These clients will usually swamp you in legal paperwork, from drafted agreements to NDA’s. You must ensure that you check all the paperwork to check it protects your interests. It is worth having an independent legal professional to check the paperwork as it will usually be heavily slanted in the clients favor. There will usually be a number of grounds which can result in you not being paid, so it needs to be carefully monitored and adhered to.
These clients value your skill and expertise. They will make you feel special and be delighted with your work. They tend to be very tactful and will word any aspects they are not completely satisfied with, in a positive way. Don’t take your appreciative clients for granted. Make sure you give them your best work and you can even provide additional content or services for no charge occasionally to show mutual appreciation.
Wheeler Dealer Client
This client is always looking for a good deal. They will take your quote as a starting bid for negotiation and there will be some element of haggling. These clients can vary from entrepreneurs who have negotiated their way to success, to bullies who want you to work for peanuts. So you need to make sure you are happy with the agreed terms and price, or you will end up resenting the project.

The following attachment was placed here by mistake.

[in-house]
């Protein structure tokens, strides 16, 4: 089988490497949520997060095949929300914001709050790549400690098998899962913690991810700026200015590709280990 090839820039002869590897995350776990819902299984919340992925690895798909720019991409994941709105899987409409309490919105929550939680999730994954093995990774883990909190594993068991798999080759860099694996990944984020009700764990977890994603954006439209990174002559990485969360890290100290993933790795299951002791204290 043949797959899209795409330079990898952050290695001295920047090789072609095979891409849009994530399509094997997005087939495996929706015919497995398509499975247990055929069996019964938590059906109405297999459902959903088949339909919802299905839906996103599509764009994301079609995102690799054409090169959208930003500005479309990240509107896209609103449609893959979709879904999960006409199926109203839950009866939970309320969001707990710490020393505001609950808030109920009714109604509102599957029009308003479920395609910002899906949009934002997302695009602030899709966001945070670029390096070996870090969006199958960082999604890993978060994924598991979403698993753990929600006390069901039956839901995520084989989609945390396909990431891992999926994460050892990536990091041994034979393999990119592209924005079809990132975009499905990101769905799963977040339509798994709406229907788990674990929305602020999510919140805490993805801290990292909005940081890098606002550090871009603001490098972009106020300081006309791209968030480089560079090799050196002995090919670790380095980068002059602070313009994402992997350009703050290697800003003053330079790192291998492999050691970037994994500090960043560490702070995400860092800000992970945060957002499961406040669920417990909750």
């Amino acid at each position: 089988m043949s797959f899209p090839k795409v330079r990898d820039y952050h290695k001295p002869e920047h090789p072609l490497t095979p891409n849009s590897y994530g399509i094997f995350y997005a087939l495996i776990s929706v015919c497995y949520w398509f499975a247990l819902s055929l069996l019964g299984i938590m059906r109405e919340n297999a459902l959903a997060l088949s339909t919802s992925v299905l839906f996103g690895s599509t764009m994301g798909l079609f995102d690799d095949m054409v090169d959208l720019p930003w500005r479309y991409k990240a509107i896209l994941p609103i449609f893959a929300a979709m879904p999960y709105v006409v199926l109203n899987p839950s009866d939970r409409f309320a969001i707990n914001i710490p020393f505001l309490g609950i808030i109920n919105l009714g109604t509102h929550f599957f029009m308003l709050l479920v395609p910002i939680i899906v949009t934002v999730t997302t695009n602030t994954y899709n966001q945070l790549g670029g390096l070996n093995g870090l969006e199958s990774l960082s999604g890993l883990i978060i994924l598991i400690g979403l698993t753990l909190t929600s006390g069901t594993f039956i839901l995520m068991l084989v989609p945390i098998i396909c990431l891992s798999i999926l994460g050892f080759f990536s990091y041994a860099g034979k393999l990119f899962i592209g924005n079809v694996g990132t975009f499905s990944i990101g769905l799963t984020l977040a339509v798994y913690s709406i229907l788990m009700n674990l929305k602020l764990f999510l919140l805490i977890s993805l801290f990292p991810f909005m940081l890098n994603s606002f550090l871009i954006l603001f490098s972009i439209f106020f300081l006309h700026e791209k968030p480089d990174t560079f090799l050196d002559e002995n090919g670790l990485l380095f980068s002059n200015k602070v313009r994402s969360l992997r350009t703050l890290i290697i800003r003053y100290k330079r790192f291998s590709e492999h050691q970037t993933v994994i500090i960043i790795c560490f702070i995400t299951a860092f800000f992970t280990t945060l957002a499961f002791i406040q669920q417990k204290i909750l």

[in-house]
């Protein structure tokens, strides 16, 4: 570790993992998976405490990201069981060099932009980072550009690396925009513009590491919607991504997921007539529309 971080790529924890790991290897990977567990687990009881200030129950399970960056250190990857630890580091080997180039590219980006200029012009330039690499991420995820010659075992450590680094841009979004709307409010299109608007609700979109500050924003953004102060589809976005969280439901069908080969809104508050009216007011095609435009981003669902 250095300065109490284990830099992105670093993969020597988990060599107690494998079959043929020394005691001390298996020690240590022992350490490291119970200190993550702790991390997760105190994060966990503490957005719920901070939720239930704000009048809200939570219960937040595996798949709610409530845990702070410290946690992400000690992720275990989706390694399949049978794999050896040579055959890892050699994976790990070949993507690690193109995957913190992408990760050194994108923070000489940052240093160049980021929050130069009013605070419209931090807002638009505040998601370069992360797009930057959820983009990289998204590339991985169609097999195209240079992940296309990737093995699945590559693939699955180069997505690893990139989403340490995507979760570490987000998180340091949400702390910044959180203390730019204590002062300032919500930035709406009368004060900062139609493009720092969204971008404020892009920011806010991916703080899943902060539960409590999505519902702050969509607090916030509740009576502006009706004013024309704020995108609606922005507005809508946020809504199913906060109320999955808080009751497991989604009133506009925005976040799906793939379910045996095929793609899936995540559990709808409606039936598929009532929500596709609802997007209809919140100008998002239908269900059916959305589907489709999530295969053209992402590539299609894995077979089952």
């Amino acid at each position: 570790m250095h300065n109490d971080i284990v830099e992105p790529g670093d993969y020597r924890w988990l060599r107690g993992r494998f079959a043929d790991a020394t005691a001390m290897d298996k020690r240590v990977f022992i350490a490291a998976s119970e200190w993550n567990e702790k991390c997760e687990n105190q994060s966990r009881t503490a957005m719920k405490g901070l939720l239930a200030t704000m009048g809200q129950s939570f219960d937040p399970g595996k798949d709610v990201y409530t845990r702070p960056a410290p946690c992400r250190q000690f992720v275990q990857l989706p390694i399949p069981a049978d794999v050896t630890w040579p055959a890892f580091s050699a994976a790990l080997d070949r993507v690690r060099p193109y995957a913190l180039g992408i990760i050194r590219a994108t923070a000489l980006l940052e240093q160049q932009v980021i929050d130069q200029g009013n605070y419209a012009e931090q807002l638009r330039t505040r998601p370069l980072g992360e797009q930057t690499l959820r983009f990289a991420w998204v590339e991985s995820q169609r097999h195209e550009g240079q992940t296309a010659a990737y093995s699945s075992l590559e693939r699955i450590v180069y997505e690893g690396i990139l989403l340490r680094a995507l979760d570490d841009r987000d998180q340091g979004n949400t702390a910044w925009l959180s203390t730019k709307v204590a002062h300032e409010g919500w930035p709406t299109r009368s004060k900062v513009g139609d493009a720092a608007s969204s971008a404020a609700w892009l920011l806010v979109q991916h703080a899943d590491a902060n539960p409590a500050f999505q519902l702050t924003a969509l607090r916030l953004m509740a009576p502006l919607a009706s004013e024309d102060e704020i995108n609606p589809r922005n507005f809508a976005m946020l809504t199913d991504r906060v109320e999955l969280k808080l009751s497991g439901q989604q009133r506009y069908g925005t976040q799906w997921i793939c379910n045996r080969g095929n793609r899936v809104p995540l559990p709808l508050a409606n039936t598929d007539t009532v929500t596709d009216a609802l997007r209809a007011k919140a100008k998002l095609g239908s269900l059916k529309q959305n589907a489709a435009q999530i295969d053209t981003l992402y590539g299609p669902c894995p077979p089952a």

On the other hand, these clients can be a great source of repeat or referral work since they usually have an expansive network of contacts. The key is to be assertive and not drop below the rate you are willing to work at.
“Not Sure What They Want” Client
These clients can struggle to articulate what they actually want. They can be demanding, yet provide no real constructive criticism to work with. This can become very frustrating and can be difficult to budget for. However, if you can create their vision, you may gain a loyal and appreciative client.
The only way to deal with this type of client is to be very specific about revision costs. You also need to be prepared that it may be a very frustrating project.
This client always has urgent and rush jobs which need to be your top priority. They will expect around the clock attention and all emails will be marked priority. This type of client will usually approve jobs quickly and tend to pay just as quickly. They can create a great deal of stress, but it is important to be realistic and reasonable with them. Don’t be afraid to say ‘no’ if they are not being reasonable, but make sure you provide a viable alternative. If they insist Monday is needed, try saying “I can’t do Monday but I can do…”. Rush clients have usually had experience of being messed about and will appreciate the honesty – providing you deliver what you agreed.
These are the most common types of clients but regardless, you should be aware and confident in your abilities and the rate you are willing to work at. This will make it easier to deal with any client and establish a good work relationship. What has your experience been so far?